Other things which occur during the boil include the hot break which helps to reduce the protein levels in the finished beer as well as killing off any bacteria which may have gotten into the wort during mashing or steeping etc.
What type of brew kettle do you need?
Two of the most important thing to consider before using any vessel as your brew kettle are its size and its material.
An average yield for an extract kit will be around 5 gallons (19 liters) of beer. However, when you boil your wort you may be instructed to heat up anything from 2.5 gallons to 6.5 gallons of wort (10 -24 liters). It’s essential that your brew kettle is big enough to prevent any boilover.
Another thing to consider, especially if you are brewing in a conventional kitchen, is the material you are using. Although stainless steel is great because it’s easy to clean, hardwearing and cheap, it isn’t the best thermal conductor.
Aluminum is far better at absorbing heat and transferring it into the wort within. This is something which you may want to think about if your stove is not a particularly strong heat source. However, aluminum is, of course, more expensive than stainless steel these days.
Another couple of things to think about is how you will transfer your wort to your fermenter, so a built-in spigot may be helpful. Also, are you going to start out doing smaller batches only to quickly move on to brewing more beer? In which case, maybe it’s worth buying something bigger now so that you don’t have to reinvest your money later.
Luckily, I’ve gone into all these questions and given you lots of tips and my personal advice in another article dedicated to choosing the best possible brew kettle; you can check it out here.
What type of mash tun do you need?
Generally, for most brewers, you need a mash tun and lautering tun set up unless you are using the BIAB process which doesn’t require an extra mashing vessel.
Basically, you need an isothermic container which will keep the temperature of your strike water within the correct range during the entire mashing process. Although metal container can, in theory, be used, it’s far better to have an insulated vessel for larger batches of homebrew.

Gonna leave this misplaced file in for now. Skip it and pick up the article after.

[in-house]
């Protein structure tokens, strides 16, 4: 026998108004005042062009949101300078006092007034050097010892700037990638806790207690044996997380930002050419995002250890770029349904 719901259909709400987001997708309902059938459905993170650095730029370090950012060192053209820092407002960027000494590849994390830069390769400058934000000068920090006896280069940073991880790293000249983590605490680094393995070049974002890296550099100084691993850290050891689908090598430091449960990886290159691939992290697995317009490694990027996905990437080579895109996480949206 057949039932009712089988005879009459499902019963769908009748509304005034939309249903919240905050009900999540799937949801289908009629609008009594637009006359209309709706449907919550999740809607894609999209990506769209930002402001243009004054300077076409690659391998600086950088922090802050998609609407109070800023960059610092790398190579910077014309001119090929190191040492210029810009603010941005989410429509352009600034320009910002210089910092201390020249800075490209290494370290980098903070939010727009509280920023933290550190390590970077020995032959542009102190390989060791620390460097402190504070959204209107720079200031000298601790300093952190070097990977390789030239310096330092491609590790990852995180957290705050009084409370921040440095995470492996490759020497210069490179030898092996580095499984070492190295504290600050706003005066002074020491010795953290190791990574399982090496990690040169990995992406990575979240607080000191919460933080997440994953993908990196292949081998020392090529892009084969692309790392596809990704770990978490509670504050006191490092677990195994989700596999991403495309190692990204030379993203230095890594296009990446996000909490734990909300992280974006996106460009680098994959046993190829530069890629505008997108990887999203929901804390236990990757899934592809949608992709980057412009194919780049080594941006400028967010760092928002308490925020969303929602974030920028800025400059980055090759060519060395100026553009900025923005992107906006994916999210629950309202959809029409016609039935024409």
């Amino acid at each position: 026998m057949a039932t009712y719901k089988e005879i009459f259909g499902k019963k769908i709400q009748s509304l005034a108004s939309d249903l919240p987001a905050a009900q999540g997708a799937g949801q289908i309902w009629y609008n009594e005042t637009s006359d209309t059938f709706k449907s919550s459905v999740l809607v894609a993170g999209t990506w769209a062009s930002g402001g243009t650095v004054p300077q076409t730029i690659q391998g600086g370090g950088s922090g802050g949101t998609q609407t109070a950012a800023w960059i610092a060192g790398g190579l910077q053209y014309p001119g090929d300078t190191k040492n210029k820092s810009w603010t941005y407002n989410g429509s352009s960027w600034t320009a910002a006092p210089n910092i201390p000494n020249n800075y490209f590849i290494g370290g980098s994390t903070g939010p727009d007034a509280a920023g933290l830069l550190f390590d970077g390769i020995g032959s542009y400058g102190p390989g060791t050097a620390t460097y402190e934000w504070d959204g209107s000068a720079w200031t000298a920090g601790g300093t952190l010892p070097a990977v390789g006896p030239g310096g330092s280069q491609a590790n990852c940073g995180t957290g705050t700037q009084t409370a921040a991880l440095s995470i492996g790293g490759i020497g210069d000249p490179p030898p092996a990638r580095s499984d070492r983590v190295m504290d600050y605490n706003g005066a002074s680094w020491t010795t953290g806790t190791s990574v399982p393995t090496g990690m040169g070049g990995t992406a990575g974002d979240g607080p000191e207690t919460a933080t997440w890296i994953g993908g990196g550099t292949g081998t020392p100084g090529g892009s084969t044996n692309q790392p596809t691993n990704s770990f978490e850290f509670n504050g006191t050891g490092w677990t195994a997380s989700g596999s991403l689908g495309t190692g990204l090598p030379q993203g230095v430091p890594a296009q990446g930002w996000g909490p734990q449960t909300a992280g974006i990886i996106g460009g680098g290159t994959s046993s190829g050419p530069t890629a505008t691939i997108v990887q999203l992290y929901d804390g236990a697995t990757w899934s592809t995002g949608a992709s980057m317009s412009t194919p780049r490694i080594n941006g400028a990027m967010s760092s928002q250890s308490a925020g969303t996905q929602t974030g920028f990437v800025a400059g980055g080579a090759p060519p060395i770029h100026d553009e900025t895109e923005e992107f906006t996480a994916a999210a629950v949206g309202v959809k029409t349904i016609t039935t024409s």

If you want to find out more about the type of mash tun I recommend, then please go over to my post here where I discuss everything you need to know.
Alternatives to consider
Let’s face it, homebrewing is a hobby which could rack up a huge bill if we let it. There are so many cool gadgets and labor-saving pieces of kit. If you have deep pockets, it doesn’t really matter, but for those of us brewing on a budget, it’s nice to know what we actually do need to fork out for.
Alternatives to expensive brew kettles
Without a doubt, you do need a brew kettle. It’s, as far as I know, impossible to boil wort without some sort of metallic pot. However, you don’t necessarily have to invest in, sorry to say it, an easier to use brew kettle with a built-in thermometer, spigot and whopping 10-gallon capacity (38 liters).
As I said, many of the extract kits you will come across will recommend a minimum boil quantity of around 2.5 gallons (10 liters). So, as long as you have a pot that can comfortably hold, say, 3-4 gallons (11-15 liters) you could just top up your fermenter with the additional water you need to reach your yield. This won’t affect the beer’s character as the ingredients in the kit were all calculated based on the batch’s yield.
Alternatives to fancy mash tun systems
As someone who has to brew in a fairly small galley kitchen in a modest apartment, I would say that if you have space and you are an avid beer fan, just invest in a decent mash tun system (including a hot liquor tank and sparge arm). It’s just going to save you time and frustration in the long term.
However, if you really do have a small budget but are good at making things, why not build your own DIY mash tun from a conventional cooler. They are designed to be isothermic and most come with an drainage system which could be converted into a handy spigot. You can also use a second cooler as a hot liquor tank.
Just be aware that a lot of the false bottoms I’ve seen for mash tuns are designed for circular vessels, so you may have to come up with your own system to create a good grain bed in your own DIY creation.